Humans may have left and been exploring other continents including Europe far earlier than we knew.
"This discovery challenges the established narrative of early human evolution head-on and is likely to generate a lot of debate," said Professor Per Ahlberg, who was an author on the study.
The age of the carbon in the rock is different from that of the carbon in the air and makes carbon dating data for those organisms inaccurate under the assumptions normally used for carbon dating.
This restriction extends to animals that consume seafood in their diet.
Carbon-14 cannot be used to date biological artifacts of organisms that did not get their carbon dioxide from the air.
This rules out carbon dating for most aquatic organisms, because they often obtain at least some of their carbon from dissolved carbonate rock.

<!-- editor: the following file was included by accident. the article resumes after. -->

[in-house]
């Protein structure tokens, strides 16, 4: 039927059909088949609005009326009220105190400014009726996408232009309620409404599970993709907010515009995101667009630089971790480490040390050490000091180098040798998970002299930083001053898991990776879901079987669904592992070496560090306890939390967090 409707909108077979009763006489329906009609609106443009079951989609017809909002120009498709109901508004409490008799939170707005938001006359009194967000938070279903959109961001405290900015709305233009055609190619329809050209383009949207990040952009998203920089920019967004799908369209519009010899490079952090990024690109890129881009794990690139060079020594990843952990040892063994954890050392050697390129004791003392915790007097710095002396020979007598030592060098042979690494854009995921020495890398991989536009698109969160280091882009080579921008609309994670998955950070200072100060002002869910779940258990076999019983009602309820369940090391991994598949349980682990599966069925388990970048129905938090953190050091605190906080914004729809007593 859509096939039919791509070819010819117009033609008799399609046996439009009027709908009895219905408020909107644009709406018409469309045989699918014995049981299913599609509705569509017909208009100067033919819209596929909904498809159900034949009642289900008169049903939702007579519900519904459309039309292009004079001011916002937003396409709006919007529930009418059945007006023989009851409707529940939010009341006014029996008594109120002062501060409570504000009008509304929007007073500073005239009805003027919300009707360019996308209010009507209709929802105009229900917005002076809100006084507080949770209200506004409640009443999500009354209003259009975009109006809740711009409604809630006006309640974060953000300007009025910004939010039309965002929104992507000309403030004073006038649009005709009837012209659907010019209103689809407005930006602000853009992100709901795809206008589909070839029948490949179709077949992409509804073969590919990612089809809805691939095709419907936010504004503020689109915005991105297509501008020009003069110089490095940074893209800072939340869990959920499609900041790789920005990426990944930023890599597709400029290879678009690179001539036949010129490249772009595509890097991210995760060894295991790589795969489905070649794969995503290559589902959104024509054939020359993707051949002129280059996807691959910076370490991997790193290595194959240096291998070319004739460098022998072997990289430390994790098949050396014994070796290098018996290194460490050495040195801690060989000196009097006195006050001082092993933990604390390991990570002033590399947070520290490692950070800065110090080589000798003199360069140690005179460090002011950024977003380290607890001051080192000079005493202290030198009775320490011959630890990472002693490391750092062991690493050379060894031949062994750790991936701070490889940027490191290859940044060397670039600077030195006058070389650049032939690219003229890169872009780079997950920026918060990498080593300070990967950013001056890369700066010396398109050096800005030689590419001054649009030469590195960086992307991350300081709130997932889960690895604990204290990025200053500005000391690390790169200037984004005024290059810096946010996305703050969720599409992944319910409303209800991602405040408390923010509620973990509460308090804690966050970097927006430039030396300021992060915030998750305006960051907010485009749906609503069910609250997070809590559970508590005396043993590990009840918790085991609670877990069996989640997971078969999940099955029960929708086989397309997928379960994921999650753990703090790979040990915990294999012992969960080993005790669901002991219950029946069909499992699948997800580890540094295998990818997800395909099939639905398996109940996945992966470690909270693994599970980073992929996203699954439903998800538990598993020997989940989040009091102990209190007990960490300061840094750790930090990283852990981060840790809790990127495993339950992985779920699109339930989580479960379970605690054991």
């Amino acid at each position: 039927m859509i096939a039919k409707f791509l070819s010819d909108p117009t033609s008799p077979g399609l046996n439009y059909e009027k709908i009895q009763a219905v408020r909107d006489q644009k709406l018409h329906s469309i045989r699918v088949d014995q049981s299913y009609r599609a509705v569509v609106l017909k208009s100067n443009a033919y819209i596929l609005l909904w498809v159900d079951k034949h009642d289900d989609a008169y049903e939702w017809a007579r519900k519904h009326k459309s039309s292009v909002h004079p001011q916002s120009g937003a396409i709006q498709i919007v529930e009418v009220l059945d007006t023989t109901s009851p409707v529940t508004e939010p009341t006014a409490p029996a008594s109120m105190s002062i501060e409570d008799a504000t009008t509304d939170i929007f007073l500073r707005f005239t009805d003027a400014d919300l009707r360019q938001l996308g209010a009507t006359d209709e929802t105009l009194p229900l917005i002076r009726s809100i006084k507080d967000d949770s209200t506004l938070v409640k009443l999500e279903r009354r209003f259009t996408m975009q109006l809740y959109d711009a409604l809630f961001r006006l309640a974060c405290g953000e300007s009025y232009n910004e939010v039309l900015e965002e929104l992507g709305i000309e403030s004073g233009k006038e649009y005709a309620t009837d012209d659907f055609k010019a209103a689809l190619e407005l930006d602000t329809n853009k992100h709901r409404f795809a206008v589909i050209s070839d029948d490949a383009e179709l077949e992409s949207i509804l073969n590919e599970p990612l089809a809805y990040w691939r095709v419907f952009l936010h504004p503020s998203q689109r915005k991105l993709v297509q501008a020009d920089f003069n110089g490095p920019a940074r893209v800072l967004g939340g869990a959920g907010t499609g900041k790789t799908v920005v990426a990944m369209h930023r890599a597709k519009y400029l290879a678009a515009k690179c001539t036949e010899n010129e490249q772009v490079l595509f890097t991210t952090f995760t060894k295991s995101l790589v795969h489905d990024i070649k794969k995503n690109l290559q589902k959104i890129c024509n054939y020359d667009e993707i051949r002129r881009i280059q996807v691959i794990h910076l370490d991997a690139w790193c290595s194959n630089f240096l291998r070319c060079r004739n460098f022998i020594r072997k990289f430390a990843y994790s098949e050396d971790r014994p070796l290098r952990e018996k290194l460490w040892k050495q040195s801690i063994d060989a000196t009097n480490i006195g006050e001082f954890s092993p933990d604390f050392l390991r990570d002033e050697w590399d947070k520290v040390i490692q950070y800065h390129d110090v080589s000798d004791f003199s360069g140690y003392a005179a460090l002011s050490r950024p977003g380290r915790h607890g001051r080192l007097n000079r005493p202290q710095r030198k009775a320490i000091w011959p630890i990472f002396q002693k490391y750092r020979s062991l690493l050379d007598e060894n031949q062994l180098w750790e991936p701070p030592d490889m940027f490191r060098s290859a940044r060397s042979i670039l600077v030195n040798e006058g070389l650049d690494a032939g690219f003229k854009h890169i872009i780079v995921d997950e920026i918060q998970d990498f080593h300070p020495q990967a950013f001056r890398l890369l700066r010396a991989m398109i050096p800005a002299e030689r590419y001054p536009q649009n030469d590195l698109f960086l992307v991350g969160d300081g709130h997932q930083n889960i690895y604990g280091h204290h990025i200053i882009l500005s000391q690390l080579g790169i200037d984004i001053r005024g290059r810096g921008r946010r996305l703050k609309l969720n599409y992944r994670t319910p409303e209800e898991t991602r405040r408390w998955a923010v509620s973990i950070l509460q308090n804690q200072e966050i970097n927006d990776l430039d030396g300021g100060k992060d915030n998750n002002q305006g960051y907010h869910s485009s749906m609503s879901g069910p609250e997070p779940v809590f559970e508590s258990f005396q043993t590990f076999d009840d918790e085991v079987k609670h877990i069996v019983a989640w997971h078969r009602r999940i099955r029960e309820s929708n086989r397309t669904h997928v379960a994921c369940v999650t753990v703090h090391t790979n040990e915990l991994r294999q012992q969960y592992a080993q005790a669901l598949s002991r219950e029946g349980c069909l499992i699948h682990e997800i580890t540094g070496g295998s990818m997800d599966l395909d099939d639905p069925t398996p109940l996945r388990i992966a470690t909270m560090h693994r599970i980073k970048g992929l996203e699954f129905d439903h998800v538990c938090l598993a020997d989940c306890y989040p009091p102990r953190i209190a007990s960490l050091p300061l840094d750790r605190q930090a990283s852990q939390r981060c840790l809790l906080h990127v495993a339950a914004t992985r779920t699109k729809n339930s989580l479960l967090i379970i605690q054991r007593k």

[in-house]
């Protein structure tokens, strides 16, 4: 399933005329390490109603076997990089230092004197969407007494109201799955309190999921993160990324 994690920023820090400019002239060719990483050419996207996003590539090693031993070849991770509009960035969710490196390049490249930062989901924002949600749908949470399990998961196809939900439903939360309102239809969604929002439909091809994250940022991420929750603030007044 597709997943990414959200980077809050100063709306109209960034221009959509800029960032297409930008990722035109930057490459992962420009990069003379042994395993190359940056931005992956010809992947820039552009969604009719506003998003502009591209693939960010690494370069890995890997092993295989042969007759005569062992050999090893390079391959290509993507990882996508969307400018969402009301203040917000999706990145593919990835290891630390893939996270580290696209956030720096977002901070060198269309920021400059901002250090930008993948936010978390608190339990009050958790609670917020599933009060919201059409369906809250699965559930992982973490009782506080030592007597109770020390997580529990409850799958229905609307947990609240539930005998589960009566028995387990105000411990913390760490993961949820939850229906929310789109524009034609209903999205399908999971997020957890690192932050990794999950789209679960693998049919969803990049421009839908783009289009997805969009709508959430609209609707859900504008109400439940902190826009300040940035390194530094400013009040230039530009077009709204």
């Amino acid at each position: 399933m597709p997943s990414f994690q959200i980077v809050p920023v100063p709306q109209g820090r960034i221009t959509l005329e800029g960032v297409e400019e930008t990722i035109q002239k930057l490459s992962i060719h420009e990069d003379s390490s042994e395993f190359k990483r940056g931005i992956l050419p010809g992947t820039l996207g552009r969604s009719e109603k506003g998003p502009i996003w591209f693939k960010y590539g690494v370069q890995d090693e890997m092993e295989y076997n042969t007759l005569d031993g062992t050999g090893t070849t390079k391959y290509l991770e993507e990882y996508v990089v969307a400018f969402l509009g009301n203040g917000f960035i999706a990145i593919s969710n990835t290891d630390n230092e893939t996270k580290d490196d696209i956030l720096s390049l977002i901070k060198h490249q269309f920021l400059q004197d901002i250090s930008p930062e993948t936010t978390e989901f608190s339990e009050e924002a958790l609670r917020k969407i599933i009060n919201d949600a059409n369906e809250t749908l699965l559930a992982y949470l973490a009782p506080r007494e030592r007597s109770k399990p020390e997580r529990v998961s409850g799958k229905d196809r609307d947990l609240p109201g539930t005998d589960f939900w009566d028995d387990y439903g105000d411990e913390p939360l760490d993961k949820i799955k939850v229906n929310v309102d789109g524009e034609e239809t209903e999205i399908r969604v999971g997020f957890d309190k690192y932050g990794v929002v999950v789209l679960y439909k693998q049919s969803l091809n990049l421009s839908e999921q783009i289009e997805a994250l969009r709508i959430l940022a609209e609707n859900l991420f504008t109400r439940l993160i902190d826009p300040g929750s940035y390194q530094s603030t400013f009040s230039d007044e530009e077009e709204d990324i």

But the new discovery of a footprint that appears to have belonged to a human that trod down in Crete 5.7 million years ago challenges that story.
These isotopes have longer half-lives and so are found in greater abundance in older fossils.
Some of these other isotopes include: back to the last global catastrophe (i.e.
When scientists first began to compare carbon dating data to data from tree rings, they found carbon dating provided "too-young" estimates of artifact age.
Scientists now realize that production of carbon-14 has not been constant over the years, but has changed as the radiation from the sun has fluctuated.
All of that led them to conclude that the foot appeared to belong to our early human ancestors, who could have been walking around Europe at an early time than we ever knew.